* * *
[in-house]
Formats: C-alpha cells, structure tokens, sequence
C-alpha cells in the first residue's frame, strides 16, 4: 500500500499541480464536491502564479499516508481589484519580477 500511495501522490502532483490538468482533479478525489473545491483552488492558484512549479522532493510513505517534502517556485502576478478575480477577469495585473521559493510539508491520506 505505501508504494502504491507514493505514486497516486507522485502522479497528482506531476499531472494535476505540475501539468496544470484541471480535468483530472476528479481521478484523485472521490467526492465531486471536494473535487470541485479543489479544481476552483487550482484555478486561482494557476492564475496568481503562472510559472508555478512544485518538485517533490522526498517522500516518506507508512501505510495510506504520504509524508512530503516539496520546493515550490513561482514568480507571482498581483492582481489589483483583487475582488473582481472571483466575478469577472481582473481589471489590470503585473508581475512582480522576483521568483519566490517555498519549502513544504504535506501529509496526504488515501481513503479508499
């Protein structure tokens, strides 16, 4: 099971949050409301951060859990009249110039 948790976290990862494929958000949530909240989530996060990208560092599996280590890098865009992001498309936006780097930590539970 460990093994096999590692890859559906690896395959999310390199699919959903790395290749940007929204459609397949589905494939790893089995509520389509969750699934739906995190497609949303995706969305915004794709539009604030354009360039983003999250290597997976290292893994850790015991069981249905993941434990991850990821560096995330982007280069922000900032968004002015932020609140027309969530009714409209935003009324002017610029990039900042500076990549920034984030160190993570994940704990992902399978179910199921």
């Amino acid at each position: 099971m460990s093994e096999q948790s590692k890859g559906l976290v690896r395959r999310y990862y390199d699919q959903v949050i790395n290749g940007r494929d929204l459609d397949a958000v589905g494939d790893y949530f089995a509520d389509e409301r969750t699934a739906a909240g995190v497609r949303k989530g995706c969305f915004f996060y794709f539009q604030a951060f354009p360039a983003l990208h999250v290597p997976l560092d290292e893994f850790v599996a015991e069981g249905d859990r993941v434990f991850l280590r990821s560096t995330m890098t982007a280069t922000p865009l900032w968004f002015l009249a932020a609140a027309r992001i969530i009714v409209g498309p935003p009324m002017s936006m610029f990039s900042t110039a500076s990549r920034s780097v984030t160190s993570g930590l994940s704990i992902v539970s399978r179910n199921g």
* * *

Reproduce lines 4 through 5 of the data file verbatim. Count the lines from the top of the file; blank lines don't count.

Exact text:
């Protein structure tokens, strides 16, 4: 099971949050409301951060859990009249110039 948790976290990862494929958000949530909240989530996060990208560092599996280590890098865009992001498309936006780097930590539970 460990093994096999590692890859559906690896395959999310390199699919959903790395290749940007929204459609397949589905494939790893089995509520389509969750699934739906995190497609949303995706969305915004794709539009604030354009360039983003999250290597997976290292893994850790015991069981249905993941434990991850990821560096995330982007280069922000900032968004002015932020609140027309969530009714409209935003009324002017610029990039900042500076990549920034984030160190993570994940704990992902399978179910199921």
């Amino acid at each position: 099971m460990s093994e096999q948790s590692k890859g559906l976290v690896r395959r999310y990862y390199d699919q959903v949050i790395n290749g940007r494929d929204l459609d397949a958000v589905g494939d790893y949530f089995a509520d389509e409301r969750t699934a739906a909240g995190v497609r949303k989530g995706c969305f915004f996060y794709f539009q604030a951060f354009p360039a983003l990208h999250v290597p997976l560092d290292e893994f850790v599996a015991e069981g249905d859990r993941v434990f991850l280590r990821s560096t995330m890098t982007a280069t922000p865009l900032w968004f002015l009249a932020a609140a027309r992001i969530i009714v409209g498309p935003p009324m002017s936006m610029f990039s900042t110039a500076s990549r920034s780097v984030t160190s993570g930590l994940s704990i992902v539970s399978r179910n199921g």